July 26, 2010
After a couple of portfolio reviews in Boston (Yes! I’m here now! Hire me!) it has become clear to me that there are some pieces in my portfolio that have distinct character that doesn’t necessarily come across in the way I present them, specifically the process and/or the handmade aspect to some design elements. As a derect result of some conversations with designers I admire and respect, I’m introducing Project Spotlights as a way of describing some unique aspects to some of my favorite projects!
First up, Raw Material, a project inspired by my own interests in textile and pattern design, which specifically showcases how I became interested in that area of design.
For this project, I was partnered with photographer Amy Perazzo and it was our second project together. While brainstorming and concepting with Amy, we originally decided to work a story about digital books and what made reading a real book (complete with paper, glue, and hardcover). We both feel passionately that digital e-readers will never replace the original and wanted to showcase the book in a romantic way, but not an overly obvious way. We wanted to capture the essence of a book without actually photographing one. I don’t know if it was a mid-quarter slump, if we were over-thinking the project, or if we were trying to do the impossible, but we couldn’t translate what we wanted to an actual image, and eventually scrapped the idea all together.
Earlier in our partnership Amy expressed interest in using my own transition from traditional graphic design to textile design as inspiration for an editorial spread. I was hesitant to become the subject matter for my own assignment, but with a deadline fast approaching, we agreed we could make it work without seeming like an ego trip.
So we went to work. First things first, the shot. We wanted to make sure we were portraying sewing, quilting and fabric in a more modern light. We were thinking hipster, DIY-revolution look, instead of your grandmother’s, country interior quilting. We drove to my Mom’s fabric store and settled on the back entrance as a more appropriate setting. It was really cold! Central New York cold! And we had to shovel, or as Amy would put it, style the shot.
And here is a brief version of a contact sheet. To emphasize the hipster vibe we were going for, I even borrowed Amy’s glasses for a few shots.
We chose the bottom right image as our final image, but decided to alter the coloring to portray an old Polaroid, again, steering away from the Grandma version of quilting. Here’s the final image.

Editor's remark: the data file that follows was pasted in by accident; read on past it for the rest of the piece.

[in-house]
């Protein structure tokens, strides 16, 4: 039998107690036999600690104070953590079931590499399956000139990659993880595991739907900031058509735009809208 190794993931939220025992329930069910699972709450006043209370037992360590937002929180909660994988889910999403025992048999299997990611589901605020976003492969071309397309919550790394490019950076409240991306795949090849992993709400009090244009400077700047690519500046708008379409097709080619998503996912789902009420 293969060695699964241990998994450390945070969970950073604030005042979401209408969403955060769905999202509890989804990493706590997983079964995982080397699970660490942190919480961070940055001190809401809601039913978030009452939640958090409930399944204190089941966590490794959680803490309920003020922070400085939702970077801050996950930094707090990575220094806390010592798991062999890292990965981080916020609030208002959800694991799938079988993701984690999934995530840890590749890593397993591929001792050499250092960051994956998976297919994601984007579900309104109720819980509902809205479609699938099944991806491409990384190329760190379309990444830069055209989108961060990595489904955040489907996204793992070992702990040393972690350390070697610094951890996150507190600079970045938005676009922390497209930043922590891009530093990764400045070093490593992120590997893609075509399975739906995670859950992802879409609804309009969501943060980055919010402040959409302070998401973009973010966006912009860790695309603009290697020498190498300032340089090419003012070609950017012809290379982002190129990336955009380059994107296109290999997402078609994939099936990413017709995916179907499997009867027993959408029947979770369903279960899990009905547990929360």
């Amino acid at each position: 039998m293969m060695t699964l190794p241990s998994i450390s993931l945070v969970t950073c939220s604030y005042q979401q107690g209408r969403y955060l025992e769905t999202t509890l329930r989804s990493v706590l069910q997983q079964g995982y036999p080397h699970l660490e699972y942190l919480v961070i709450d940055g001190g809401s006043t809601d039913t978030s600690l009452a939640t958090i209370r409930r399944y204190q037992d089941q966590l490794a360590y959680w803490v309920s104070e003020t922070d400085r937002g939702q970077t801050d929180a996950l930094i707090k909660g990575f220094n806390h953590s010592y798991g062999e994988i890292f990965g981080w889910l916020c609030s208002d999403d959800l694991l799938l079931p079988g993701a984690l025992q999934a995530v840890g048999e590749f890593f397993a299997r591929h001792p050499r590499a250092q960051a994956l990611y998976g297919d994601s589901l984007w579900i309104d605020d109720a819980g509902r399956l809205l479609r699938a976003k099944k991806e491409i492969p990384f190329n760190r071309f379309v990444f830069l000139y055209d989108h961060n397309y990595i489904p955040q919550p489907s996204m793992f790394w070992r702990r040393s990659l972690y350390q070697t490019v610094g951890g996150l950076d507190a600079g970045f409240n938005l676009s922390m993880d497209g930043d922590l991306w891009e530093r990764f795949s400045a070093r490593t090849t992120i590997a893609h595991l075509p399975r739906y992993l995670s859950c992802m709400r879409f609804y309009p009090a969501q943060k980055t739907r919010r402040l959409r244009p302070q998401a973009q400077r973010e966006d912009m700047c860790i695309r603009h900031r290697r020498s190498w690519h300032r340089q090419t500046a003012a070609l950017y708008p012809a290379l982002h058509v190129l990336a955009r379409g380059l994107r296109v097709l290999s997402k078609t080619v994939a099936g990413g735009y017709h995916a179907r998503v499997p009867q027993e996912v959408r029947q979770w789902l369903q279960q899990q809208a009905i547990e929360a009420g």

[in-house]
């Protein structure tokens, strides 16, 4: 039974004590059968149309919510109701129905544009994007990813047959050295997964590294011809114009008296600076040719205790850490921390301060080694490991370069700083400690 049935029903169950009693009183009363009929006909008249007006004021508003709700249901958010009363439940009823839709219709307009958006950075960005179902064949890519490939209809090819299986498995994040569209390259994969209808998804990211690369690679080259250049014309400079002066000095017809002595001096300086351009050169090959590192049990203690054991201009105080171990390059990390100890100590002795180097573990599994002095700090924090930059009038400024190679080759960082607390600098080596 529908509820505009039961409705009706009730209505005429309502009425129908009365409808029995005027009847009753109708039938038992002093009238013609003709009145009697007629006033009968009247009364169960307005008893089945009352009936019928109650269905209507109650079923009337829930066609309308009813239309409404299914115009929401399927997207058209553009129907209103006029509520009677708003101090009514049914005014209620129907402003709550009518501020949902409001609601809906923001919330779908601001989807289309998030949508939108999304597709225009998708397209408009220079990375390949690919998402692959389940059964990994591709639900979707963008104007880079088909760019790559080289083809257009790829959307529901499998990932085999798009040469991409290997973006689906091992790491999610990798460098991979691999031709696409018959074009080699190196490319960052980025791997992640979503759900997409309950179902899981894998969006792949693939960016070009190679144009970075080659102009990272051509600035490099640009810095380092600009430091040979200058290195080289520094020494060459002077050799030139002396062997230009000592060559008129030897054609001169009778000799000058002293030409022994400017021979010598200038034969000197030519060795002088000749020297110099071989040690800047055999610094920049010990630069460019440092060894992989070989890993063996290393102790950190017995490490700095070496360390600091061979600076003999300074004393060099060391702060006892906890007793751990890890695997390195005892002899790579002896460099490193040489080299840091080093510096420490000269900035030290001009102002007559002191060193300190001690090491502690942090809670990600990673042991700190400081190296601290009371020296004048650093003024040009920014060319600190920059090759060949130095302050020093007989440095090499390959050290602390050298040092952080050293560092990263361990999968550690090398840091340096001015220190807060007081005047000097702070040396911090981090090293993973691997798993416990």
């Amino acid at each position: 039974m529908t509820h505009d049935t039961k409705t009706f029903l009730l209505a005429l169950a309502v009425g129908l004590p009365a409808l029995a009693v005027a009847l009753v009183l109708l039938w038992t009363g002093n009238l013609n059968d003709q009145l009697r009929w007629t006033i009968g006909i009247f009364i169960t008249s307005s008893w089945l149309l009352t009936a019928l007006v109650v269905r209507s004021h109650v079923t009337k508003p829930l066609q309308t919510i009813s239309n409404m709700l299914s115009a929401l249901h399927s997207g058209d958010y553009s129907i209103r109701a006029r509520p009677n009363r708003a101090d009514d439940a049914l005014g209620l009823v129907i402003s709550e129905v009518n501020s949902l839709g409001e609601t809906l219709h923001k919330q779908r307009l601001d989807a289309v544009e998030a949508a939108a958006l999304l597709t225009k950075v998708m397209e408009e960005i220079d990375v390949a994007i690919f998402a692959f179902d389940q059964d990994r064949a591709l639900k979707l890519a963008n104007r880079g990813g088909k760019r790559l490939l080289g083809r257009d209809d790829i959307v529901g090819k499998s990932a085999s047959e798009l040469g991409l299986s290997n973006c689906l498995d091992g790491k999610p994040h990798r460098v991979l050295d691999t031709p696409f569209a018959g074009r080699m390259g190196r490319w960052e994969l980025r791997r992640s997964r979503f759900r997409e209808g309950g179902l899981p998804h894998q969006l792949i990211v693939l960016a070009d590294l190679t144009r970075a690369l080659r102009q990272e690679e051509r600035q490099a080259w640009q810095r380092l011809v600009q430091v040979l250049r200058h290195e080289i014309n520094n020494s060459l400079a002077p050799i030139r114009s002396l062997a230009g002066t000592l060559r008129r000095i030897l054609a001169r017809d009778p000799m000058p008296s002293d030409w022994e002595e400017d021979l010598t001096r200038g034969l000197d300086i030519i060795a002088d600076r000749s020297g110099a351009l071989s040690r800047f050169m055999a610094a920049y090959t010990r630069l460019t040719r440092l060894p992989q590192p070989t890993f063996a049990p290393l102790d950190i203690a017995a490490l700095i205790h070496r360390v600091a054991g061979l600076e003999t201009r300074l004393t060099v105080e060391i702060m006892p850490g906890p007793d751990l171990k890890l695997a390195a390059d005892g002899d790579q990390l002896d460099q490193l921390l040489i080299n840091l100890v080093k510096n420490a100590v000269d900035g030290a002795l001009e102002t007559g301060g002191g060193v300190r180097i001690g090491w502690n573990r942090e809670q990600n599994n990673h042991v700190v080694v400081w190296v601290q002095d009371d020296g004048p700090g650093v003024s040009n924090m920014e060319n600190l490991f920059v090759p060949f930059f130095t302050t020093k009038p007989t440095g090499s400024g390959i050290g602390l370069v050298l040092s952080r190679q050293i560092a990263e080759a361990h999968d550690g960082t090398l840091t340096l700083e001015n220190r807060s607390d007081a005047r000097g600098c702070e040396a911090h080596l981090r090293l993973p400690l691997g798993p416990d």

Next, I went to work on establishing a design that achieved our goal. There were multiple versions of these first two spreads, some included actual Polaroids, others used typefaces that just didn’t fit.
However, the first milestone in the design process was the way typography was implemented. I just couldn’t find an appropriate typeface that fit what Amy and I were trying to do with this story. So I decided I had to start from scratch, literally create the typeface myself.
Going along with the the theme of sewing, I decided to physically sew the typeface and used the established grid of the magazine as my inspiration. So I printed the grid out to size and taped it to the back of a printed out version of our selected image and used it as the measurement of the face.
The results were awesome! We were both satisfied with the way it turned out, unfortunately my first design did not muster the same sort of enthusiasm during out working critique. In retrospect, I’m embarrassed I put this up on the wall! The spreads did not work together and did not speak together to achieve what we were hoping. You can see for yourself, not a very successful solution.
Back to the drawing board, and this time I was able to let loose and really capture the scrappy, histper, new version of quilting we were hoping for, and the spread ended up being published in Positive Negative.
I learned a lot from this project. Don’t waste time on an idea if it’s not coming together, if you can’t find a typeface that works for you than simply design your own and to let loose a little bit and have fun with what you’ve got!